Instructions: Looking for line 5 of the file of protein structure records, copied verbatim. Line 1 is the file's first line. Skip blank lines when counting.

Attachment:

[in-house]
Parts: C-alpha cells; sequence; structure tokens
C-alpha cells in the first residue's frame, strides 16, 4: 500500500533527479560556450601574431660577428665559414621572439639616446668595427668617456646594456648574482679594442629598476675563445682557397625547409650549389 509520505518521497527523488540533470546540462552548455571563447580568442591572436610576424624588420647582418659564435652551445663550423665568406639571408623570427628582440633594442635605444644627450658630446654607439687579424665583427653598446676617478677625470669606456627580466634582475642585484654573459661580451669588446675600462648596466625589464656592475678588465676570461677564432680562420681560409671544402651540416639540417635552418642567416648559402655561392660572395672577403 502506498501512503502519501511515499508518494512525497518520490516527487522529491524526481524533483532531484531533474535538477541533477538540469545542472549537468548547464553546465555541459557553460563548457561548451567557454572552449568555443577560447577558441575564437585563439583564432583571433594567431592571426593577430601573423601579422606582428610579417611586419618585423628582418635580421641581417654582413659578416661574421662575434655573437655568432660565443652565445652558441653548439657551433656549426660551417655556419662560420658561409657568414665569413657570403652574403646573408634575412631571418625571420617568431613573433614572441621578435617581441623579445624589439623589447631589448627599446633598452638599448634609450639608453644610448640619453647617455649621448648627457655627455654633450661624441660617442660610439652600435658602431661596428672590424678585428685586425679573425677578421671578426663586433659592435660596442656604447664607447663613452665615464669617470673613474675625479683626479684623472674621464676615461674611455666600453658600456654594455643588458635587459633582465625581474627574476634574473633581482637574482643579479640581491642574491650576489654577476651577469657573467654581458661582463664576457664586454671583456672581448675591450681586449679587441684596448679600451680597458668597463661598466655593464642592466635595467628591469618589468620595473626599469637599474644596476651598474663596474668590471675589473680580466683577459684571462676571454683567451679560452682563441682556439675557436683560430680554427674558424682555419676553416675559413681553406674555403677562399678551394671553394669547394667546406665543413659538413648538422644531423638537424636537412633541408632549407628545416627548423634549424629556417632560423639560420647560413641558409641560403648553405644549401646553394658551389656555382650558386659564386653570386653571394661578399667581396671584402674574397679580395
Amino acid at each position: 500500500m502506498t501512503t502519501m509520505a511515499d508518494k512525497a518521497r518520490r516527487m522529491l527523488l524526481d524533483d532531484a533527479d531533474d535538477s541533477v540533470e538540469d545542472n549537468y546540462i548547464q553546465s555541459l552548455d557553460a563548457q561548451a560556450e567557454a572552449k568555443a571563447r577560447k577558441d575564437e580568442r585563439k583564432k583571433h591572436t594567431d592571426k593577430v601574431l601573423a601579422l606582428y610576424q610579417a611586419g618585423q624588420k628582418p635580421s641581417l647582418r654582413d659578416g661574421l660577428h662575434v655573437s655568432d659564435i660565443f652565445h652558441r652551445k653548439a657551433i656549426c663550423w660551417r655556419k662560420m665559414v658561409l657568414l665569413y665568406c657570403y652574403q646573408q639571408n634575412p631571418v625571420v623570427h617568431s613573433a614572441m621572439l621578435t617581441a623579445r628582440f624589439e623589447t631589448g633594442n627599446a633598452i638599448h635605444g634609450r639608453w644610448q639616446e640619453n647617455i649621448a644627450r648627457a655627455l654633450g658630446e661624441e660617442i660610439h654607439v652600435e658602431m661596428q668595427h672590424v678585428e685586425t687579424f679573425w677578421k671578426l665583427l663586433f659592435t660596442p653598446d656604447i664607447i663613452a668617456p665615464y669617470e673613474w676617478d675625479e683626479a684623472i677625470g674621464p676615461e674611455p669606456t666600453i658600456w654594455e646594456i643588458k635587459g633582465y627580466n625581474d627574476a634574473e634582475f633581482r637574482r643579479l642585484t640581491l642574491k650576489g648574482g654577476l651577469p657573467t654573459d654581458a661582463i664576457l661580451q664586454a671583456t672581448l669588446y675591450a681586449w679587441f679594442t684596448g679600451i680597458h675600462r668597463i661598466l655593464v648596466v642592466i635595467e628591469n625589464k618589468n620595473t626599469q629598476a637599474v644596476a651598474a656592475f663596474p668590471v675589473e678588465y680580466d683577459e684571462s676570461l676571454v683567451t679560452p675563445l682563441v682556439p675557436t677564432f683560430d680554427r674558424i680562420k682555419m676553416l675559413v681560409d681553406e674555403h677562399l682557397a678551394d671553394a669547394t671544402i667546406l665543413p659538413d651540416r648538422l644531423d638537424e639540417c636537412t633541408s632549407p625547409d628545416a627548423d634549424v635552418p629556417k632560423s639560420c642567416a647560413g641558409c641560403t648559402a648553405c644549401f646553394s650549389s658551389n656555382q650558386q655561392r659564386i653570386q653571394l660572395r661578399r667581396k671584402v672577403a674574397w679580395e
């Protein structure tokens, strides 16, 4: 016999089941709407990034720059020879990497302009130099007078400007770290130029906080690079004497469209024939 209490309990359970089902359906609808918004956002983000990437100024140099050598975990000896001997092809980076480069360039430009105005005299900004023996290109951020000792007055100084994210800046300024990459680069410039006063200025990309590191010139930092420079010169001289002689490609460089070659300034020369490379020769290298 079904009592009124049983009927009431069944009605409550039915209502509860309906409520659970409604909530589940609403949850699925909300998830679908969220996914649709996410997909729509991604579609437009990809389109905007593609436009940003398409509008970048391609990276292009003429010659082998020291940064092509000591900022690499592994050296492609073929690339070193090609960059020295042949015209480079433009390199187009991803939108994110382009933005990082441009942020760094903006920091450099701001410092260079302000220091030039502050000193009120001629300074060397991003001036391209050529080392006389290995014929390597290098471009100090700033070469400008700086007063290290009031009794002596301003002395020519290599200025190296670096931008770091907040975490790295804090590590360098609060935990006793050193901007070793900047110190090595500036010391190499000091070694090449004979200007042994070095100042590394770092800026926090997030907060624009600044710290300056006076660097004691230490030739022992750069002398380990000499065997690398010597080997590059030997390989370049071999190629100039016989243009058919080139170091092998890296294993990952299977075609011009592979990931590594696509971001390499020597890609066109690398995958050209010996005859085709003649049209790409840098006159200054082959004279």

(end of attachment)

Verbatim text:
């Protein structure tokens, strides 16, 4: 016999089941709407990034720059020879990497302009130099007078400007770290130029906080690079004497469209024939 209490309990359970089902359906609808918004956002983000990437100024140099050598975990000896001997092809980076480069360039430009105005005299900004023996290109951020000792007055100084994210800046300024990459680069410039006063200025990309590191010139930092420079010169001289002689490609460089070659300034020369490379020769290298 079904009592009124049983009927009431069944009605409550039915209502509860309906409520659970409604909530589940609403949850699925909300998830679908969220996914649709996410997909729509991604579609437009990809389109905007593609436009940003398409509008970048391609990276292009003429010659082998020291940064092509000591900022690499592994050296492609073929690339070193090609960059020295042949015209480079433009390199187009991803939108994110382009933005990082441009942020760094903006920091450099701001410092260079302000220091030039502050000193009120001629300074060397991003001036391209050529080392006389290995014929390597290098471009100090700033070469400008700086007063290290009031009794002596301003002395020519290599200025190296670096931008770091907040975490790295804090590590360098609060935990006793050193901007070793900047110190090595500036010391190499000091070694090449004979200007042994070095100042590394770092800026926090997030907060624009600044710290300056006076660097004691230490030739022992750069002398380990000499065997690398010597080997590059030997390989370049071999190629100039016989243009058919080139170091092998890296294993990952299977075609011009592979990931590594696509971001390499020597890609066109690398995958050209010996005859085709003649049209790409840098006159200054082959004279």